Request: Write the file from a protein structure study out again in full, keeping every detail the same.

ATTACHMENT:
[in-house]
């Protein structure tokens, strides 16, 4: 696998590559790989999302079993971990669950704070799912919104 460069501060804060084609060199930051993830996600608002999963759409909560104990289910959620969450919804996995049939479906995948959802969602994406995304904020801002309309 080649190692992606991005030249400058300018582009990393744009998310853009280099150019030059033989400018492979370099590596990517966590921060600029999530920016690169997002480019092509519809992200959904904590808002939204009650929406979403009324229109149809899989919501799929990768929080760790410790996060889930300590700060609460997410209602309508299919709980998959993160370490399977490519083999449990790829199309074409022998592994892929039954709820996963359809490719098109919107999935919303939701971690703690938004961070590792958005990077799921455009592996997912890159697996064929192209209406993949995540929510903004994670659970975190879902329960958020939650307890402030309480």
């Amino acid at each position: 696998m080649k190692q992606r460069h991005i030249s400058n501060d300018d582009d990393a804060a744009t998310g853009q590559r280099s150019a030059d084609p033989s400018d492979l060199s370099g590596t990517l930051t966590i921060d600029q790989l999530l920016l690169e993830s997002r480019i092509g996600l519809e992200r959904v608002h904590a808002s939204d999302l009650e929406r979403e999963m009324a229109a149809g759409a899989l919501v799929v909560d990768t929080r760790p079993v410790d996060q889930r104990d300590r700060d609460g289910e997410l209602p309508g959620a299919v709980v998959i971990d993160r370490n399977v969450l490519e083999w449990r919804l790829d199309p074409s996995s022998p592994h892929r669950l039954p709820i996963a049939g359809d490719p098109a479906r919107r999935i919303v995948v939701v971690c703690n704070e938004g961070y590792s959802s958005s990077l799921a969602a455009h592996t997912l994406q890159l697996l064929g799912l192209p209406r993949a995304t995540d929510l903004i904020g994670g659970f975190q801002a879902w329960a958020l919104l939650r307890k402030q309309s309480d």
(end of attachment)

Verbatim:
[in-house]
């Protein structure tokens, strides 16, 4: 696998590559790989999302079993971990669950704070799912919104 460069501060804060084609060199930051993830996600608002999963759409909560104990289910959620969450919804996995049939479906995948959802969602994406995304904020801002309309 080649190692992606991005030249400058300018582009990393744009998310853009280099150019030059033989400018492979370099590596990517966590921060600029999530920016690169997002480019092509519809992200959904904590808002939204009650929406979403009324229109149809899989919501799929990768929080760790410790996060889930300590700060609460997410209602309508299919709980998959993160370490399977490519083999449990790829199309074409022998592994892929039954709820996963359809490719098109919107999935919303939701971690703690938004961070590792958005990077799921455009592996997912890159697996064929192209209406993949995540929510903004994670659970975190879902329960958020939650307890402030309480």
């Amino acid at each position: 696998m080649k190692q992606r460069h991005i030249s400058n501060d300018d582009d990393a804060a744009t998310g853009q590559r280099s150019a030059d084609p033989s400018d492979l060199s370099g590596t990517l930051t966590i921060d600029q790989l999530l920016l690169e993830s997002r480019i092509g996600l519809e992200r959904v608002h904590a808002s939204d999302l009650e929406r979403e999963m009324a229109a149809g759409a899989l919501v799929v909560d990768t929080r760790p079993v410790d996060q889930r104990d300590r700060d609460g289910e997410l209602p309508g959620a299919v709980v998959i971990d993160r370490n399977v969450l490519e083999w449990r919804l790829d199309p074409s996995s022998p592994h892929r669950l039954p709820i996963a049939g359809d490719p098109a479906r919107r999935i919303v995948v939701v971690c703690n704070e938004g961070y590792s959802s958005s990077l799921a969602a455009h592996t997912l994406q890159l697996l064929g799912l192209p209406r993949a995304t995540d929510l903004i904020g994670g659970f975190q801002a879902w329960a958020l919104l939650r307890k402030q309309s309480d």